The substantive review can then be divided in two essential parts. In the first part, the Constitutional Court responds to the central claim of the Information Commissioner: that retention of data without any cause on the side of the persons affected is disproportionate. This part, in the words of the Slovenian court, ‘matches in substance’ the review of the Directive against the yardstick of the EU Charter. In the second part, the Court reviews two features of the implementing legislation that are country-specific.
In the first part of the review, the Constitutional Court relies heavily on the argumentation of the Court of Justice in C-293/12 and C-594/12. It performs a proportionality test, first finding that there is a legitimate aim for the contested measures that can be linked back to the constitutional duty of the State to protect human rights on its territory (Article 5 Constitution) and in that name also prosecute crimes (§§18-19). In finding the measures appropriate, the Court looks not only into the Commission’s Evaluation report and the analysis of the Slovenian Government, but also cites the Court of Justice, i.e. its finding that the data retained was a ‘valuable tool for criminal investigations’. The Court’s handling of the necessity test was influenced both by findings of AG Cruz-Villalon (on the size of the databases and the risk for unauthorized access or abuse; the Court emphasized that the AG’s argument was based ECHR case law) as well as the German Federal Constitutional Court in its judgment on data retention (§§24-25).
In the second part of the review, the Constitutional Court addressed the issues that were related to the way the Directive was implemented in the Slovenian legal system. Importantly, the Court found that the Slovenian Government failed to justify why ZEKom prescribed the time period of data retention that it did: the omission of the justification is unacceptable given that several member states prescribed shorter time periods within the manoeuvre space offered by the directive (§§26-27).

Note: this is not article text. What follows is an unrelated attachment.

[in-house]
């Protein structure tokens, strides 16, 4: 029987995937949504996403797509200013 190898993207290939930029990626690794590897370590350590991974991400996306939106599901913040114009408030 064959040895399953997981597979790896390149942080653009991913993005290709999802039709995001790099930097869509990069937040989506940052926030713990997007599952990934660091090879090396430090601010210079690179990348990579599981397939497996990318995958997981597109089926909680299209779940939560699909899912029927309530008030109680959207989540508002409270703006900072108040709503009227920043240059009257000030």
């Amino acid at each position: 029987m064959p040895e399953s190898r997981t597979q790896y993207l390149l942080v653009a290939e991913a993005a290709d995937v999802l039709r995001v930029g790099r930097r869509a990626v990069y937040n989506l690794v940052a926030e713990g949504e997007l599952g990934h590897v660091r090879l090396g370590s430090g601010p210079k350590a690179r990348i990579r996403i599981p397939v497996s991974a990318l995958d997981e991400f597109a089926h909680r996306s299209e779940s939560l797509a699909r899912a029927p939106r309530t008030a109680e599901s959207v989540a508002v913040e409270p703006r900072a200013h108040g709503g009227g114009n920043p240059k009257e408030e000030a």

From the timeline of the Slovenian Court’s decision process sketched above it seems that the Court might have simply been too late to submit a preliminary reference: the case was not fast-tracked and following the regular internal procedure, it reached the judges ten weeks after the hearing has been held in the Court of Justice. This, strictly legally speaking, would not prevent the Constitutional Court from requesting a preliminary ruling. However, the judges might have been put off solely by the uncertain fate of their reference and the possibility of dismissal of their case. Given that the Slovenian Constitutional Court has not yet submitted a reference for a preliminary ruling, one can imagine that there was a lot of reputation in the ‘global community of courts’ at stake.
Taking into account the fact that the Slovenian Court has not yet referred, this case, if anything, is proof that the reason for the inactivity is pragmatic rather than political. The readiness of the Court to stay proceedings and wait for the Court of Justice signals the relevance of EU law and Court of Justice case law for the Constitutional Court. Despite the laconic reservation, last expressed in the September Order (that jurisdiction to review implementation acts is not excluded), the data retention case is, if anything, a case of importing the ECJ’s arguments into the decision of the Constitutional Court. As we have shown above, the Constitutional court acknowledged that it read not only the judgment of the Court of Justice, for which it patiently waited, but also the Opinion of the Advocate General.
It is far more likely that the course of action as chosen by the Constitutional Court is a matter of workload management. This can be observed from the perspectives of both courts. The Slovenian Constitutional Court may have shaken off the unbearably high caseload that it experienced around 2007 but it still received more than 1,300 cases in 2013. It is a court that not only hears constitutional complaints and thus enforces human rights in the judicial system but is also often seized by political actors and presented with issues that attract massive public attention. This has become an important staple of the Court’s work with the eruption of the economic crisis in 2008 and has been fueled by the political crisis, looming since approximately 2011. It is imaginable that accepting the result of direct dialogue between another constitutional court and the Court of Justice would content a court that has plenty on its plate.